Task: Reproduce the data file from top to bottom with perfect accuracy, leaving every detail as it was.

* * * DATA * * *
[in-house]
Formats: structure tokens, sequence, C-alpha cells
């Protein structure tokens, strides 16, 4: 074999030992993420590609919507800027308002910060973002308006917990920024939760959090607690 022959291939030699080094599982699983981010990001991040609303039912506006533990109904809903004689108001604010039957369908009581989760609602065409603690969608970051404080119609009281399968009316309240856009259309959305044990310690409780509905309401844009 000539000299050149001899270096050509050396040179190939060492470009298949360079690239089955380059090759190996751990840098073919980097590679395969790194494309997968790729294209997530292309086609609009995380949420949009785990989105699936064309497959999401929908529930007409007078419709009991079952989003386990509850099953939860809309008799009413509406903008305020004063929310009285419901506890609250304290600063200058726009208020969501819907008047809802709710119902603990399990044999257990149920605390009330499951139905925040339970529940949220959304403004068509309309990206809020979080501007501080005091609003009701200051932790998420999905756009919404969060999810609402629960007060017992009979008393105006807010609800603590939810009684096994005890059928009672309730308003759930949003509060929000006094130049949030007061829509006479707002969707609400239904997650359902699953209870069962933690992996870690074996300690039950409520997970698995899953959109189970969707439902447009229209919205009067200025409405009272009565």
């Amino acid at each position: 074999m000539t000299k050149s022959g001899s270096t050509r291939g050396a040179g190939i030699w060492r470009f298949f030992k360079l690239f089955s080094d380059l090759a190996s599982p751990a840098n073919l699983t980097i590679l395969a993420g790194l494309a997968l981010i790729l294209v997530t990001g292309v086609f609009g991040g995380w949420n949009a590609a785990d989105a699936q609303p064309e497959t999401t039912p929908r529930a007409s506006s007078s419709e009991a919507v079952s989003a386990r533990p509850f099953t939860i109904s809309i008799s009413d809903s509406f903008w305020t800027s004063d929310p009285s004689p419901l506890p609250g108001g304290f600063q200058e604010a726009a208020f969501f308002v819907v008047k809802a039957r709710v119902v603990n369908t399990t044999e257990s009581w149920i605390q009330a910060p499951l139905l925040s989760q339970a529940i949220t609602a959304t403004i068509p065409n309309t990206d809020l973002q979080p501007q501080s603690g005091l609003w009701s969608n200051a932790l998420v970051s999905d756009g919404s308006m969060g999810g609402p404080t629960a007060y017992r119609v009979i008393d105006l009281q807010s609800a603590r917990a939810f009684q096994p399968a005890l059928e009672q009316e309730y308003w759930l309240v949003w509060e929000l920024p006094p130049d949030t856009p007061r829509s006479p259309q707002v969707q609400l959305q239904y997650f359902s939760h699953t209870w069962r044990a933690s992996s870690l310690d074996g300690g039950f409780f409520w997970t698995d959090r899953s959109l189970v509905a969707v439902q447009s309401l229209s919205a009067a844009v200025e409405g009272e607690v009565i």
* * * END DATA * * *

[in-house]
Formats: structure tokens, sequence, C-alpha cells
């Protein structure tokens, strides 16, 4: 074999030992993420590609919507800027308002910060973002308006917990920024939760959090607690 022959291939030699080094599982699983981010990001991040609303039912506006533990109904809903004689108001604010039957369908009581989760609602065409603690969608970051404080119609009281399968009316309240856009259309959305044990310690409780509905309401844009 000539000299050149001899270096050509050396040179190939060492470009298949360079690239089955380059090759190996751990840098073919980097590679395969790194494309997968790729294209997530292309086609609009995380949420949009785990989105699936064309497959999401929908529930007409007078419709009991079952989003386990509850099953939860809309008799009413509406903008305020004063929310009285419901506890609250304290600063200058726009208020969501819907008047809802709710119902603990399990044999257990149920605390009330499951139905925040339970529940949220959304403004068509309309990206809020979080501007501080005091609003009701200051932790998420999905756009919404969060999810609402629960007060017992009979008393105006807010609800603590939810009684096994005890059928009672309730308003759930949003509060929000006094130049949030007061829509006479707002969707609400239904997650359902699953209870069962933690992996870690074996300690039950409520997970698995899953959109189970969707439902447009229209919205009067200025409405009272009565």
């Amino acid at each position: 074999m000539t000299k050149s022959g001899s270096t050509r291939g050396a040179g190939i030699w060492r470009f298949f030992k360079l690239f089955s080094d380059l090759a190996s599982p751990a840098n073919l699983t980097i590679l395969a993420g790194l494309a997968l981010i790729l294209v997530t990001g292309v086609f609009g991040g995380w949420n949009a590609a785990d989105a699936q609303p064309e497959t999401t039912p929908r529930a007409s506006s007078s419709e009991a919507v079952s989003a386990r533990p509850f099953t939860i109904s809309i008799s009413d809903s509406f903008w305020t800027s004063d929310p009285s004689p419901l506890p609250g108001g304290f600063q200058e604010a726009a208020f969501f308002v819907v008047k809802a039957r709710v119902v603990n369908t399990t044999e257990s009581w149920i605390q009330a910060p499951l139905l925040s989760q339970a529940i949220t609602a959304t403004i068509p065409n309309t990206d809020l973002q979080p501007q501080s603690g005091l609003w009701s969608n200051a932790l998420v970051s999905d756009g919404s308006m969060g999810g609402p404080t629960a007060y017992r119609v009979i008393d105006l009281q807010s609800a603590r917990a939810f009684q096994p399968a005890l059928e009672q009316e309730y308003w759930l309240v949003w509060e929000l920024p006094p130049d949030t856009p007061r829509s006479p259309q707002v969707q609400l959305q239904y997650f359902s939760h699953t209870w069962r044990a933690s992996s870690l310690d074996g300690g039950f409780f409520w997970t698995d959090r899953s959109l189970v509905a969707v439902q447009s309401l229209s919205a009067a844009v200025e409405g009272e607690v009565i």